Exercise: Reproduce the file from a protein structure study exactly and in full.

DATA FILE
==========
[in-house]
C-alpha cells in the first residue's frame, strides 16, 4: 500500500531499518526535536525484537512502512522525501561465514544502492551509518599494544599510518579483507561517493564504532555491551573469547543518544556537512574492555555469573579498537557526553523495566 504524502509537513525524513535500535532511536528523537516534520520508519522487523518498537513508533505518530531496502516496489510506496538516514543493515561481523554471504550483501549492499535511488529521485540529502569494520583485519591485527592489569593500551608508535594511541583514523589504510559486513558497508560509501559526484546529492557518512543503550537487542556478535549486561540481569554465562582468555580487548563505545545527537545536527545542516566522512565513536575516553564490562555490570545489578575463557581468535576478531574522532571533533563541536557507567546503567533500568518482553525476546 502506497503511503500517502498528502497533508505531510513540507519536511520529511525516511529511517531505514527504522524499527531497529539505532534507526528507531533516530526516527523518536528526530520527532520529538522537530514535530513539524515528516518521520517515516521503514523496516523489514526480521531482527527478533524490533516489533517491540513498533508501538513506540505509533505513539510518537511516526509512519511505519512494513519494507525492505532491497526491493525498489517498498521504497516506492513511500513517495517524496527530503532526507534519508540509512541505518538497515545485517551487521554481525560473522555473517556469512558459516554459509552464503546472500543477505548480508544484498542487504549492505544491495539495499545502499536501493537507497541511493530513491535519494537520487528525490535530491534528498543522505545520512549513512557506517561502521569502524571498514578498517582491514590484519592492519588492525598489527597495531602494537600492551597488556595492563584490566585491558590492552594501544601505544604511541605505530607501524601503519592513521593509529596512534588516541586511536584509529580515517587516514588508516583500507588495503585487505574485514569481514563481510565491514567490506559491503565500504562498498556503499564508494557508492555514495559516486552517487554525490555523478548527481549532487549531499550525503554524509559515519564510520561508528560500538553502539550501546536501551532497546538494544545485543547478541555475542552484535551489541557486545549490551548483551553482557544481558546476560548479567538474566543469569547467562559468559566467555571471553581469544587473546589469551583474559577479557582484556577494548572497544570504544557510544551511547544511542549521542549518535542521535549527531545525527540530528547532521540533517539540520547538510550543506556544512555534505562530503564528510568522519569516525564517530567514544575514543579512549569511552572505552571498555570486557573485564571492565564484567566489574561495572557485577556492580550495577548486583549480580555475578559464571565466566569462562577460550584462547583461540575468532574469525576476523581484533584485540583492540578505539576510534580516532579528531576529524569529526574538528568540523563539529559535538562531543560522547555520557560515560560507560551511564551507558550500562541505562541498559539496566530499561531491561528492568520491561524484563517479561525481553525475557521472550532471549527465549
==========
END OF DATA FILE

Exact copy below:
[in-house]
C-alpha cells in the first residue's frame, strides 16, 4: 500500500531499518526535536525484537512502512522525501561465514544502492551509518599494544599510518579483507561517493564504532555491551573469547543518544556537512574492555555469573579498537557526553523495566 504524502509537513525524513535500535532511536528523537516534520520508519522487523518498537513508533505518530531496502516496489510506496538516514543493515561481523554471504550483501549492499535511488529521485540529502569494520583485519591485527592489569593500551608508535594511541583514523589504510559486513558497508560509501559526484546529492557518512543503550537487542556478535549486561540481569554465562582468555580487548563505545545527537545536527545542516566522512565513536575516553564490562555490570545489578575463557581468535576478531574522532571533533563541536557507567546503567533500568518482553525476546 502506497503511503500517502498528502497533508505531510513540507519536511520529511525516511529511517531505514527504522524499527531497529539505532534507526528507531533516530526516527523518536528526530520527532520529538522537530514535530513539524515528516518521520517515516521503514523496516523489514526480521531482527527478533524490533516489533517491540513498533508501538513506540505509533505513539510518537511516526509512519511505519512494513519494507525492505532491497526491493525498489517498498521504497516506492513511500513517495517524496527530503532526507534519508540509512541505518538497515545485517551487521554481525560473522555473517556469512558459516554459509552464503546472500543477505548480508544484498542487504549492505544491495539495499545502499536501493537507497541511493530513491535519494537520487528525490535530491534528498543522505545520512549513512557506517561502521569502524571498514578498517582491514590484519592492519588492525598489527597495531602494537600492551597488556595492563584490566585491558590492552594501544601505544604511541605505530607501524601503519592513521593509529596512534588516541586511536584509529580515517587516514588508516583500507588495503585487505574485514569481514563481510565491514567490506559491503565500504562498498556503499564508494557508492555514495559516486552517487554525490555523478548527481549532487549531499550525503554524509559515519564510520561508528560500538553502539550501546536501551532497546538494544545485543547478541555475542552484535551489541557486545549490551548483551553482557544481558546476560548479567538474566543469569547467562559468559566467555571471553581469544587473546589469551583474559577479557582484556577494548572497544570504544557510544551511547544511542549521542549518535542521535549527531545525527540530528547532521540533517539540520547538510550543506556544512555534505562530503564528510568522519569516525564517530567514544575514543579512549569511552572505552571498555570486557573485564571492565564484567566489574561495572557485577556492580550495577548486583549480580555475578559464571565466566569462562577460550584462547583461540575468532574469525576476523581484533584485540583492540578505539576510534580516532579528531576529524569529526574538528568540523563539529559535538562531543560522547555520557560515560560507560551511564551507558550500562541505562541498559539496566530499561531491561528492568520491561524484563517479561525481553525475557521472550532471549527465549